here is my version of the Anishnaabe Woodland School of art, founded by the great Norval Morrisseau, and introduced to the art world in Toronto, way back in September 1962.  what a great artist journey/adventure Norval M. went on after that!  all the way to the National Gallery of Canada in 2006/07.  i’m a long way from having my work in the N.G.C.!  but here is my version anyway:

A Self Portrait on November 30th by Mark Seabrook

Self Portrait on November 30th, acrylic on canvas, 30×40 inches.  Private collection.

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Feeding the Wolf, acrylic on canvas, 36×48 inches.  Private collection.

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Anishnabe at Full Moon, acrylic on canvas board, 16×20 inches.  Artist collection.

Bear Clan with White Raven

Bear Clan, acrylic on canvas board, 16×20 inches.  Artist collection.

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Water Spirit, Homage to Norval M., acrylic on canvas, 24×36 inches.  Private collection.  (the paint wasn’t even dry when that one went out the door!)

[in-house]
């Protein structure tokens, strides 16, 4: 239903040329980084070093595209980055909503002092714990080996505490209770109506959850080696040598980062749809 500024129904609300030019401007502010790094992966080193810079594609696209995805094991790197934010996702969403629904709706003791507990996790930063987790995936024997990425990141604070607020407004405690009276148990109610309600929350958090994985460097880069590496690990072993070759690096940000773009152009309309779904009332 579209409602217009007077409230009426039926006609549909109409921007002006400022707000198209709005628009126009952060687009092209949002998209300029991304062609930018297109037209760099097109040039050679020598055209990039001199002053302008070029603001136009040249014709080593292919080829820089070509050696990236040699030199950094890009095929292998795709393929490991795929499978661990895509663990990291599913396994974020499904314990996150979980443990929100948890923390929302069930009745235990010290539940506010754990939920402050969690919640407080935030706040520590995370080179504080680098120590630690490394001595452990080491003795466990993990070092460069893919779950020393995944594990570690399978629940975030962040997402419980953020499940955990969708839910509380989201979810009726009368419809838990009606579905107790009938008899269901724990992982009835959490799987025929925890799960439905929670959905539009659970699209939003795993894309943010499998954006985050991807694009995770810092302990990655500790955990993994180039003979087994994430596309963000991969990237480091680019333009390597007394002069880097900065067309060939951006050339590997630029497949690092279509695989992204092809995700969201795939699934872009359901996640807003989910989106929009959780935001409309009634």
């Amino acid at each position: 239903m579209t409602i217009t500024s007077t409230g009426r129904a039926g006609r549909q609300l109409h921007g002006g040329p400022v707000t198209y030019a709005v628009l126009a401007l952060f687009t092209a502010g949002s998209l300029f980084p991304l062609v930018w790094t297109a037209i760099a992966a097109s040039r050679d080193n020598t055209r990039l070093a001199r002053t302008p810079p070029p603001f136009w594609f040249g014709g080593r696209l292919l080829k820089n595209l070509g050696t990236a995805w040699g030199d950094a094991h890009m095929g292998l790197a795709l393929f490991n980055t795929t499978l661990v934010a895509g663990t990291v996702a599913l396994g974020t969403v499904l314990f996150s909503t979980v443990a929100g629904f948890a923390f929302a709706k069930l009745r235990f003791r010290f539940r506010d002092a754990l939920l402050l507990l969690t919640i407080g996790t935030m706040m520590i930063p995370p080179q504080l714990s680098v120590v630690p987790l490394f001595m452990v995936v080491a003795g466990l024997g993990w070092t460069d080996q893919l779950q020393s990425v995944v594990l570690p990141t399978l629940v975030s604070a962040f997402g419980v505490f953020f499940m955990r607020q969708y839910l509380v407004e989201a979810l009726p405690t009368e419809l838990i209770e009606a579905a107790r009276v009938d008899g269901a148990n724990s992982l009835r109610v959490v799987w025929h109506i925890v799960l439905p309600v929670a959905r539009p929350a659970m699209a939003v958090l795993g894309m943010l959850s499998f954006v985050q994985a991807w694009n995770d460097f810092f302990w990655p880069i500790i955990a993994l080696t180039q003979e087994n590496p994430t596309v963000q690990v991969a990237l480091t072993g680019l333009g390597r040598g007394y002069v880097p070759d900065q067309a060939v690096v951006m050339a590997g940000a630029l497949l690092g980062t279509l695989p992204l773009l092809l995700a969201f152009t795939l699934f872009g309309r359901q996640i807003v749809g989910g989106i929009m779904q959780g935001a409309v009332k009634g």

Moose Nahmiwan

Moose Nahmiwan, acrylic on canvas board, 16×20 inches. Painted on the Range in March 2015

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Indian Residential School Survivor, acrylic on canvas, 36×48 inches.  Available for purchase.

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Anishnabe Woodland Nights, acrylic on canvas board, 16×20 inches.  Private collection.

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Power Bird, acrylic on canvas, 22×28 inches, getting ready to ship out.  Private collection.

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Me, standing next to a Norval Morrisseau acrylic on canvas at the National Gallery of Canada.  A lot of us anishnaabe boys who are painters owe a salute to the great Norval M. and his high and mighty work.

Landscapes, twinravens style

As per requested, thank you for that email, here are a few of the landscapes paintings from the past few years:

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twinravens on the range, winter, acrylic on canvas board, 7×9 inches.  Artist collection.

Tehkummah Winds on September 2

Tehkummah scenes, late August, acrylic on canvas board, 10×12 inches.  Artist collection.

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Red Wing Blackbirds on the open range